Over the Christmas break we were up in Bartlett, NH skiing where, in between time on the slopes, I read the book Tracking the Wild Coomba by Robert Cocuzzo about the life of the late “frontier” skier Doug Coombs. I say “frontier” because Coombs hated the word “extreme.” To him, that meant risk, and he spent his career teaching his ski clients how to reduce risk in their craft.
Coombs first experienced big mountain skiing at Mt. Washington’s Tuckerman Ravine, not far from our cabin. He would spend weekends camping at the base, working his craft each day. From there he went to Montana State University for the skiing, became a legend at Jackson Hole, turned Alaska’s Chugachs into a ski destination, and finally arrived in the French Alps where he lost his life at the age of 48.
Doug Coombs hated risk. He felt risk was something that could be managed. And he helped his clients manage risk beyond what they believed possible. I related to that while reading his incredible life story, told by Cocuzzo who spent fours years retracing Coombs’ steps.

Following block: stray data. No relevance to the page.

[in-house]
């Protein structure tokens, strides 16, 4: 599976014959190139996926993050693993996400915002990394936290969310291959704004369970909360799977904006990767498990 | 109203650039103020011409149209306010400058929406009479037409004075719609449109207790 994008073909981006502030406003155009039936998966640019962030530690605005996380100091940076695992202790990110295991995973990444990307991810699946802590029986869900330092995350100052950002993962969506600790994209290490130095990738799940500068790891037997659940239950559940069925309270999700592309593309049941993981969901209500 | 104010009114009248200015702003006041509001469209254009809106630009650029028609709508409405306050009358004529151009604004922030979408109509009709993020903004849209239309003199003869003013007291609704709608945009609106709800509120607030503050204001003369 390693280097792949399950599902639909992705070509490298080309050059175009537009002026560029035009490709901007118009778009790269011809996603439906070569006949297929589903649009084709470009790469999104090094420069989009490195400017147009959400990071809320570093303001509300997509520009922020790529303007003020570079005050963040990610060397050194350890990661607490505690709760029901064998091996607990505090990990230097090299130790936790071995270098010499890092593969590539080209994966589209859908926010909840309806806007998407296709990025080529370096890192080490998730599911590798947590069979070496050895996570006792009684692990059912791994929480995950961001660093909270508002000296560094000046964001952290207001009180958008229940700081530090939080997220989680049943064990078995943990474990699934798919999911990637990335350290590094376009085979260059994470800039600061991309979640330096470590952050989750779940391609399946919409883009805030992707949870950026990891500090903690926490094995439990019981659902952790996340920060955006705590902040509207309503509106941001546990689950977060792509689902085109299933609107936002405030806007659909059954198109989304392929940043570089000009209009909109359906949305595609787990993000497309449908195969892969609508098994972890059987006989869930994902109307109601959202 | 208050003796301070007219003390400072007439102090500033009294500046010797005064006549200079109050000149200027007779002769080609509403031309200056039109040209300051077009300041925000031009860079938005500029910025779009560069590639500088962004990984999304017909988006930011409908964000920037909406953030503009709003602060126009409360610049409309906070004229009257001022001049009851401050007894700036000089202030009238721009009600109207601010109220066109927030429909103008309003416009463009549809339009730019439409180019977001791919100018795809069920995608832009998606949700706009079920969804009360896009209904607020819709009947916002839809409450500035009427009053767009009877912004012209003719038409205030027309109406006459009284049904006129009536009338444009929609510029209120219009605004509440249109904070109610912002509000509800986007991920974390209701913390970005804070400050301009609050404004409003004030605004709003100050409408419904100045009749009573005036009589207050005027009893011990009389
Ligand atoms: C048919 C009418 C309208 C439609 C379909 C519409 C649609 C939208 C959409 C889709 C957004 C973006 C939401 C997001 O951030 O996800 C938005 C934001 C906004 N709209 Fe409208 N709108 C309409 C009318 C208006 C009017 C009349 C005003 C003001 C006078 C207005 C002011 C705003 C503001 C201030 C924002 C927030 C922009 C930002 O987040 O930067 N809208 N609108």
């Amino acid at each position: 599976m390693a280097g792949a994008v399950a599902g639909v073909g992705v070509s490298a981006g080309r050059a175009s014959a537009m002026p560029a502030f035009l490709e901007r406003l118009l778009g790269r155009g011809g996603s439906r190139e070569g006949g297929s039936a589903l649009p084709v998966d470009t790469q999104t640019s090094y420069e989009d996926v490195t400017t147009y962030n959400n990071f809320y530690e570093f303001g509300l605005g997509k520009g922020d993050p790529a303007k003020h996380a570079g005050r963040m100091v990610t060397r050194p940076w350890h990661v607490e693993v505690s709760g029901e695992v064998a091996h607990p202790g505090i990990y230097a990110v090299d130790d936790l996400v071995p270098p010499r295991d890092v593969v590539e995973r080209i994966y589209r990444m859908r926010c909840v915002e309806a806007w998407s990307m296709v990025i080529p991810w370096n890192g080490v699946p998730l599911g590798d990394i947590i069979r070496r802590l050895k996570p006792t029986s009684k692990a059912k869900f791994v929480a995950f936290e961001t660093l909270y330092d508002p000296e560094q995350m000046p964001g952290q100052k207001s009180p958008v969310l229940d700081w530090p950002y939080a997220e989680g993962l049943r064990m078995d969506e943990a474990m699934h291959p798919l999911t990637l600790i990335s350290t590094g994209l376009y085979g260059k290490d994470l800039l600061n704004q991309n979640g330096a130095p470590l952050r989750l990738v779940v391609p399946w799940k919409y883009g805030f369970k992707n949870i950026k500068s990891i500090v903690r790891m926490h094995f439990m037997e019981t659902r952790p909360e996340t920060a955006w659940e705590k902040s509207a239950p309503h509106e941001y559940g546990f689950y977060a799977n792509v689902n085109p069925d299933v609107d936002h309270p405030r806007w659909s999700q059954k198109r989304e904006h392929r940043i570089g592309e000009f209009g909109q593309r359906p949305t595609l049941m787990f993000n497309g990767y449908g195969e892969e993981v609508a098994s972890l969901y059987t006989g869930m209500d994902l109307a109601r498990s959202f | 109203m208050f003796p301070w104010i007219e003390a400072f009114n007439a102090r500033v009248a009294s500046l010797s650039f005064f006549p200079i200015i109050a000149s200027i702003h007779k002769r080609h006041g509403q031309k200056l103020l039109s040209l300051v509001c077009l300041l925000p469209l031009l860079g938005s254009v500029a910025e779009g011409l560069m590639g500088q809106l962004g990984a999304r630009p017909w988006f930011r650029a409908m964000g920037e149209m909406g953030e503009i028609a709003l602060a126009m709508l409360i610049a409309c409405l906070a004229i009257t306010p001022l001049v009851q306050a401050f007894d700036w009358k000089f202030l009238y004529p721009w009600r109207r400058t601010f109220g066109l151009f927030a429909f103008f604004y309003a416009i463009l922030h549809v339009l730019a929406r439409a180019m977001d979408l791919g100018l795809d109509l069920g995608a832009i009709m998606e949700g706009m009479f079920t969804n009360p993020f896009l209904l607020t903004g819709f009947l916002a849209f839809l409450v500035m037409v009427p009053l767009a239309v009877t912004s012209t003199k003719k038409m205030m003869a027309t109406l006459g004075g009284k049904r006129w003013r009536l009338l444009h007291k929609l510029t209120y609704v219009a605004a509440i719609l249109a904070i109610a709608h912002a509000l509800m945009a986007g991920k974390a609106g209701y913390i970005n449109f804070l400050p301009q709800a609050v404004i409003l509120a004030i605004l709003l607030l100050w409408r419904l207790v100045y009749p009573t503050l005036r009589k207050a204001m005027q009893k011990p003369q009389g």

Imagine skiing down a shower curtain and you can get an idea of what Coombs was skiing. He would bring his most capable clients atop descents he’d refer to as “NBA,” meaning the steepness, like a basketball, is such that you can’t see the bottom as you stand at the top. There were times, Cocuzzo writes, that clients would just freeze with fear and it was at these times when Coombs would come alive coaching them through the turns he expected them to take and believing in them when they did not believe in themselves.
Coombs, when asked who was the best skier in the world, would respond that that’s a stupid question. He said the best skier is the one who is having the most fun. And I would add, the best coach is the one that makes it possible.
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